"We at Insider want great, heat-seeking narrative journalism. Ambitious pieces with character, color, tension, and drama. Stories that trace an obsession, unlock a secret, or expose some WTF-level insight about how power works. Ripping yarns, stories of true crime, of loves lost and won. Rivalries in sports, tech, and entertainment. Chronicles of dreams realized and broken. Politics, entertainment, business, international intrigue. We're into all of it."

Payment: Who Pays Writers reports payment of between 20 and 35 cents a word.  

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Bitch Magazine

"Our definition of culture is broad, encompassing cultural attitudes and myths, phenomena of the popular imagination, and social trends as well as movies, TV shows, web series, books, internet subcultures, and the like. For Bitch, culture also includes politics, science, health, and life, including food, parenting, chronic illness, relationships, religion, activism, education, climate change, and different elements of our lives that we all consider as we decide who we are as feminists."

Payment: $700-$1000 for features, $350 for dispatches, and between $250-$700 for culture stories.

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Air Canada En Route Magazine

"What makes an Air Canada enRoute story? We engage our audience through intelligent writing, insight, humour and spot‑on service journalism. Our stories exemplify narrative journalism at its best, exploring the world through first‑hand, highly experiential pieces. We look for articles with unique, unexpected angles and for subjects that will remain fresh during our four‑to‑six‑month lead time. Air Canada enRoute commissions stories that focus on everything from food and drink, design and architecture to style, arts and culture, technology, social trends and sports, all told through the lens of travel."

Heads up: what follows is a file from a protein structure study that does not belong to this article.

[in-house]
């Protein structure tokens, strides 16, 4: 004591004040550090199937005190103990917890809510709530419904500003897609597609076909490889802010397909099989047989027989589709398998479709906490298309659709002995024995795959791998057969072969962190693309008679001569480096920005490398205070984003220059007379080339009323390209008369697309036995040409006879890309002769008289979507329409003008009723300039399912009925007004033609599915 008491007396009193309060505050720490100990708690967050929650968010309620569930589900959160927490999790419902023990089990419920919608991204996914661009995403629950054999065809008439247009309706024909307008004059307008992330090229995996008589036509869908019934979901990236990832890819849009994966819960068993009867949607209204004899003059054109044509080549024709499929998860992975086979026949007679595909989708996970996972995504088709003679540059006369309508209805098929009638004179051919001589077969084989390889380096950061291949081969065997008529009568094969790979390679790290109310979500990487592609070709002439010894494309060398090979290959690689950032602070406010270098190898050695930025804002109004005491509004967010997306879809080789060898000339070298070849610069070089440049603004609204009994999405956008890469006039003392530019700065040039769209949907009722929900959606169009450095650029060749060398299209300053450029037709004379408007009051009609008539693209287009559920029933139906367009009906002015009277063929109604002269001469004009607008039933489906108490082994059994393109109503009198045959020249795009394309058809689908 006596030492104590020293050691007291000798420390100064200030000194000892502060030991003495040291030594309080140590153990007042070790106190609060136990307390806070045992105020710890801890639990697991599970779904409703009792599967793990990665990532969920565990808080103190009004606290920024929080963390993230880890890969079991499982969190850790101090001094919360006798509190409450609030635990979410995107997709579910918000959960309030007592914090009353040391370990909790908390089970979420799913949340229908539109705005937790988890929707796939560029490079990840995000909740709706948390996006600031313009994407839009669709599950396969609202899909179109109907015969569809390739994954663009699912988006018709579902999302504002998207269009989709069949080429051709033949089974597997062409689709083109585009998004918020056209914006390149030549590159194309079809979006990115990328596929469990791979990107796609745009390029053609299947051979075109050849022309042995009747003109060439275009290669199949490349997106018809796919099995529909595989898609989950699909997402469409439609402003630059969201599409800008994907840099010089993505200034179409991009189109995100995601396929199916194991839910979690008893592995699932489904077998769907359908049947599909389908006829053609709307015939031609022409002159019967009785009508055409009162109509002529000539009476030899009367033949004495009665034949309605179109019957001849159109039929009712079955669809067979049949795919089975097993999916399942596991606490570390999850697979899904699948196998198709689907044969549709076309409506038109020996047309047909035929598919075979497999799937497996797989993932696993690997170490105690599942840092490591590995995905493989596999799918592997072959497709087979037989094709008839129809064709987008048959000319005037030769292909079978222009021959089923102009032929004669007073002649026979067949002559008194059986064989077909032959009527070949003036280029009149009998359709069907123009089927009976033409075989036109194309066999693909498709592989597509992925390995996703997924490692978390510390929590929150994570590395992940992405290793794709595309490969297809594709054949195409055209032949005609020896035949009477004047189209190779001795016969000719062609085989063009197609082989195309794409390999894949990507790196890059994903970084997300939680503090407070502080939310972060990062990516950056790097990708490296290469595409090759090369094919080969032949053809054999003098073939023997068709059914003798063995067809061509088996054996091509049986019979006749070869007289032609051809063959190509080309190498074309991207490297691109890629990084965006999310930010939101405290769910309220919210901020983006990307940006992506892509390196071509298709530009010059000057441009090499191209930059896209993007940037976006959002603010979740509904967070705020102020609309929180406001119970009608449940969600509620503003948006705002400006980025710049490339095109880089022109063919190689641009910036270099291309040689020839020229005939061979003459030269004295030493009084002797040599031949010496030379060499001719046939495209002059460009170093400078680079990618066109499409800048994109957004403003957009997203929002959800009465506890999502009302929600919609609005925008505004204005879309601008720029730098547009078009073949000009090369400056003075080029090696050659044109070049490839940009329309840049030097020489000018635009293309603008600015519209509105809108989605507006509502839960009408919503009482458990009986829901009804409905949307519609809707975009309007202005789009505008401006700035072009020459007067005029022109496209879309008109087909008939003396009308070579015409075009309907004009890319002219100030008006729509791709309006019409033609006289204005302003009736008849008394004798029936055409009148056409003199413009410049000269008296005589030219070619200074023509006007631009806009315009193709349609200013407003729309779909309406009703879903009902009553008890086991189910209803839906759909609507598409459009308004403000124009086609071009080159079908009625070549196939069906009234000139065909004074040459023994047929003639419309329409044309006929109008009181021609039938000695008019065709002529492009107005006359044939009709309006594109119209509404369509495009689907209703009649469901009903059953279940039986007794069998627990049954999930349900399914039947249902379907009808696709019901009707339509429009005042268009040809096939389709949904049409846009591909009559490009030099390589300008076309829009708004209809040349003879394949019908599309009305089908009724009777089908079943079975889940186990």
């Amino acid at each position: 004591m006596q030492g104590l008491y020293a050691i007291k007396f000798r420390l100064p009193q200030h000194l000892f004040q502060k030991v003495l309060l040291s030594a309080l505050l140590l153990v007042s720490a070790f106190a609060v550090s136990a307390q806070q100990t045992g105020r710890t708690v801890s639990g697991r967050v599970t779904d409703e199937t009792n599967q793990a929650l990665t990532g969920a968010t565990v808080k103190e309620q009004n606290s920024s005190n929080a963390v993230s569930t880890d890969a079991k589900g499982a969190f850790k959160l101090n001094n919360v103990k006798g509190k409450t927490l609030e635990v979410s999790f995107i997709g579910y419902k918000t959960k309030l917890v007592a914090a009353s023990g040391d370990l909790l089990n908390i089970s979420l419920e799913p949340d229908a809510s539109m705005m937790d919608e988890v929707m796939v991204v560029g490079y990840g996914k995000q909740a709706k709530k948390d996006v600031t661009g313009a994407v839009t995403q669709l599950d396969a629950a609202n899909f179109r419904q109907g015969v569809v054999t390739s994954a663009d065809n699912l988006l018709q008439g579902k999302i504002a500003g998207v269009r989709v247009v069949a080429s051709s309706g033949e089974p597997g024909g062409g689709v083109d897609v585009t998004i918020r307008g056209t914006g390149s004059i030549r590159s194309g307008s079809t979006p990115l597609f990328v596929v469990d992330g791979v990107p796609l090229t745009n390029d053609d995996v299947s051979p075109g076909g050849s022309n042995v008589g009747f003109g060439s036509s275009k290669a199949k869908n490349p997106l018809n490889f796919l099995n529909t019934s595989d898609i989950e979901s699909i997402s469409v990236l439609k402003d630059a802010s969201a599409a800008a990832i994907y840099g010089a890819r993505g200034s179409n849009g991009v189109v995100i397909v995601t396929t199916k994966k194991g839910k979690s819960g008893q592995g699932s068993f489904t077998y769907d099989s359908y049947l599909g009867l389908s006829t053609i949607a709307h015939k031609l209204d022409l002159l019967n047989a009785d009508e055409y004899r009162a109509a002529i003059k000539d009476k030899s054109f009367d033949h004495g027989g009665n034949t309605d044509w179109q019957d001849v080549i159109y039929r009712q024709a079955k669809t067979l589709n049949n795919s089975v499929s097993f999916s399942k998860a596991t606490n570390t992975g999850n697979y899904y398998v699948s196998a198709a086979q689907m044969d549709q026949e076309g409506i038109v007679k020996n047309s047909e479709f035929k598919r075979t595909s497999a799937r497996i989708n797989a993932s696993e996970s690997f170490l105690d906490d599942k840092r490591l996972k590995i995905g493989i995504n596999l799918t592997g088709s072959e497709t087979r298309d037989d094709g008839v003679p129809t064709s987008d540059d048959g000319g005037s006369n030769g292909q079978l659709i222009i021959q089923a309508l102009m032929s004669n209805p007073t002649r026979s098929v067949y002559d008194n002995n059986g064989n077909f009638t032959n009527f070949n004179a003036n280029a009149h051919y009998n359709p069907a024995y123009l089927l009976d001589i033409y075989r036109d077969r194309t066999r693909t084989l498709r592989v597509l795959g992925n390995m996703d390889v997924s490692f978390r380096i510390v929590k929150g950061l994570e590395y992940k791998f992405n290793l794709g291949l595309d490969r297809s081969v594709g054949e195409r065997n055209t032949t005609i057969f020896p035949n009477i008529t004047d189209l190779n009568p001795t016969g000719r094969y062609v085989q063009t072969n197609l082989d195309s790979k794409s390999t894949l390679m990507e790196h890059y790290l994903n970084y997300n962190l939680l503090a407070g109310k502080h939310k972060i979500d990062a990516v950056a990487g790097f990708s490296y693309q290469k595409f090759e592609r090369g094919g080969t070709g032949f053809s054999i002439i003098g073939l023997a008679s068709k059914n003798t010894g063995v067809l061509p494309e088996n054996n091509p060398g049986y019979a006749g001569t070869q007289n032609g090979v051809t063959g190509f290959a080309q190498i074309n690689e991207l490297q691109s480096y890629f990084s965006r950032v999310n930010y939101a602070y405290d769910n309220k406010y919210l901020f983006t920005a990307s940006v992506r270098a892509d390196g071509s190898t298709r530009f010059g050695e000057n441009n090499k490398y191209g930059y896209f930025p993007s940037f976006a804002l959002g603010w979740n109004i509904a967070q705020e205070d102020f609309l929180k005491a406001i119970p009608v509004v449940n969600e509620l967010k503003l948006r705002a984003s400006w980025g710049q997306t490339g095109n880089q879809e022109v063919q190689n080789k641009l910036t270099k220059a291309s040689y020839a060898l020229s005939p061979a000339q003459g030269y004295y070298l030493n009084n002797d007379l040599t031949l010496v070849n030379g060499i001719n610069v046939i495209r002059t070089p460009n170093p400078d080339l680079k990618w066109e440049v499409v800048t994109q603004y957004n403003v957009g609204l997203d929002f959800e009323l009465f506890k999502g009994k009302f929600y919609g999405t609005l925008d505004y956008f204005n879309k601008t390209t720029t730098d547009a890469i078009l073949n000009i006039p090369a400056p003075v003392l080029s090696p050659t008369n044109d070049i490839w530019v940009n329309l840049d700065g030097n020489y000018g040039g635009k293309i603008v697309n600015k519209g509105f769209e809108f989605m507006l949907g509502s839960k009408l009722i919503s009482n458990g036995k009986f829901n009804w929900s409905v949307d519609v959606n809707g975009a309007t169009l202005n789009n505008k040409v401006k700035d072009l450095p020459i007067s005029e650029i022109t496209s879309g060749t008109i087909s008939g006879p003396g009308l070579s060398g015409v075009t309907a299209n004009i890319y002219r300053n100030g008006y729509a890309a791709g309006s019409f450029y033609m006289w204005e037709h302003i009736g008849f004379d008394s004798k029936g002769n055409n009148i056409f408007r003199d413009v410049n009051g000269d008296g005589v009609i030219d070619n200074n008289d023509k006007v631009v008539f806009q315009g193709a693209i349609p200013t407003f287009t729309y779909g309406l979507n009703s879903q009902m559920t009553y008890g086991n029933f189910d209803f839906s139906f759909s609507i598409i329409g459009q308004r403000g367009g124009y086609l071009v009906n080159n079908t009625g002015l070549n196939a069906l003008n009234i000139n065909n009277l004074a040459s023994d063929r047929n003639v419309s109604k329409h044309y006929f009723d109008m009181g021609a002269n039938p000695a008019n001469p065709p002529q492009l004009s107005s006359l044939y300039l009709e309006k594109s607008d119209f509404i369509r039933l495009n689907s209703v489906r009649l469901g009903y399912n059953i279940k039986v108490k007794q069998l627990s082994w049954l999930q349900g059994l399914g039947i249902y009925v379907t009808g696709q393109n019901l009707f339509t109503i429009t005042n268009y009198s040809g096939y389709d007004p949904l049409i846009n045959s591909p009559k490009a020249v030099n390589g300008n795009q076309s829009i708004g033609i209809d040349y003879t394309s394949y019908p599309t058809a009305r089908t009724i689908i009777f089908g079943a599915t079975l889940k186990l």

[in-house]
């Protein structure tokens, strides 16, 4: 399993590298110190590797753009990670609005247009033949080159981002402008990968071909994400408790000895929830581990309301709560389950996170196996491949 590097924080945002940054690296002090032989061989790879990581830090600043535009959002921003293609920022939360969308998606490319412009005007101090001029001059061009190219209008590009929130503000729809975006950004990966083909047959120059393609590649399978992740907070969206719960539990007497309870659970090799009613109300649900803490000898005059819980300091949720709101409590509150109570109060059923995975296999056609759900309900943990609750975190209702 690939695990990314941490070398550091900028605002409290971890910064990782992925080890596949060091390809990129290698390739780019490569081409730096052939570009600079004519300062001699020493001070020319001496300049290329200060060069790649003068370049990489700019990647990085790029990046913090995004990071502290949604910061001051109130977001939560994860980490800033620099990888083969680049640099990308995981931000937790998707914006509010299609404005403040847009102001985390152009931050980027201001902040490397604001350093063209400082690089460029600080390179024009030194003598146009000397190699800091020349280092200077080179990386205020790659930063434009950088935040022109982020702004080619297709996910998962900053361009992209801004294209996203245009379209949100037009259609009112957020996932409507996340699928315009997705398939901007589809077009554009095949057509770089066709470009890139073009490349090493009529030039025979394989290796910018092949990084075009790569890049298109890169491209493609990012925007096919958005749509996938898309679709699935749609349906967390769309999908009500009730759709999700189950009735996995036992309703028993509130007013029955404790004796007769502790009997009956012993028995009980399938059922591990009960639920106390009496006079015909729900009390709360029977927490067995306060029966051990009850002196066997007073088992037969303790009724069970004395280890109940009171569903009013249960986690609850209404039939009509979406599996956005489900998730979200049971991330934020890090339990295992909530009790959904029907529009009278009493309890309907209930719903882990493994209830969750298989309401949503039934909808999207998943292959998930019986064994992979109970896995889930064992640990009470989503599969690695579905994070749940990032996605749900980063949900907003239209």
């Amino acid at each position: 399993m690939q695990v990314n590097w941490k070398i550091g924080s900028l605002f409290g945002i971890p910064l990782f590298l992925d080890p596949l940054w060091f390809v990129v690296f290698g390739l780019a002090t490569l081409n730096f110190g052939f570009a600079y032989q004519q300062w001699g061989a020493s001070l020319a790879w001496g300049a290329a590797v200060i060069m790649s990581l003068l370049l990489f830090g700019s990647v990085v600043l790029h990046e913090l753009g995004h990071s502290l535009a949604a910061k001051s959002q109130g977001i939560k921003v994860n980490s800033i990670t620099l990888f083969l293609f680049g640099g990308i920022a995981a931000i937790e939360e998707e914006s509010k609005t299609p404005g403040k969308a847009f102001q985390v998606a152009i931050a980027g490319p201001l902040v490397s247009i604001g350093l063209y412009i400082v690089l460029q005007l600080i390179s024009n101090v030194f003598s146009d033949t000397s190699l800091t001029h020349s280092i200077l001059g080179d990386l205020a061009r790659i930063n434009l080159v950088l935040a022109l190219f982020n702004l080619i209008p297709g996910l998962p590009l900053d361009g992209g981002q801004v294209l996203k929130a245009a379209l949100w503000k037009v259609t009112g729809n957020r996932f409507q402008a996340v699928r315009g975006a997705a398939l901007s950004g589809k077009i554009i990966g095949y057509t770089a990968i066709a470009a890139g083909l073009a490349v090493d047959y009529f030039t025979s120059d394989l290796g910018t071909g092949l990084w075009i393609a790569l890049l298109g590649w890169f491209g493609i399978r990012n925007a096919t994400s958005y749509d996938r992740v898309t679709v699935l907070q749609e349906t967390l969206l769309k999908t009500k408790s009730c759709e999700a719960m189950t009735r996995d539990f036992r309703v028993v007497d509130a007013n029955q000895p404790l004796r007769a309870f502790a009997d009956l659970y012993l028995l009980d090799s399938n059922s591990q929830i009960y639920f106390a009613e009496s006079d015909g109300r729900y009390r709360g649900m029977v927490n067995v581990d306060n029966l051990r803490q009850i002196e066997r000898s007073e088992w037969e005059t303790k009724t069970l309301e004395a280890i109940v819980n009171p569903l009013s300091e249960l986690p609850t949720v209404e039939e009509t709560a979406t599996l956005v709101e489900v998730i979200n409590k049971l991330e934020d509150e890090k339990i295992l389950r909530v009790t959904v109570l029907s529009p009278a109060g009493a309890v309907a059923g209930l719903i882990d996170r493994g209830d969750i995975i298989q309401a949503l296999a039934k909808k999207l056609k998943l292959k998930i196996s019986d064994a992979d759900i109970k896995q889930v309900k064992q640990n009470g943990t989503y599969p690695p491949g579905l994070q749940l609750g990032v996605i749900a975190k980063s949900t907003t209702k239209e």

Payment: Who Pays Writers reports payment of $1 a word. 

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Longreads

"Longreads is dedicated to publishing and sharing the best longform nonfiction storytelling on the web. Personal/Critical Essays and Columns These pieces typically run between 2,000 and 6,000 words, but can be longer or broken up into a series depending on the length and subject matter.  Personal essays should be submitted on spec. We look for smart, original angles and fresh, unique voices."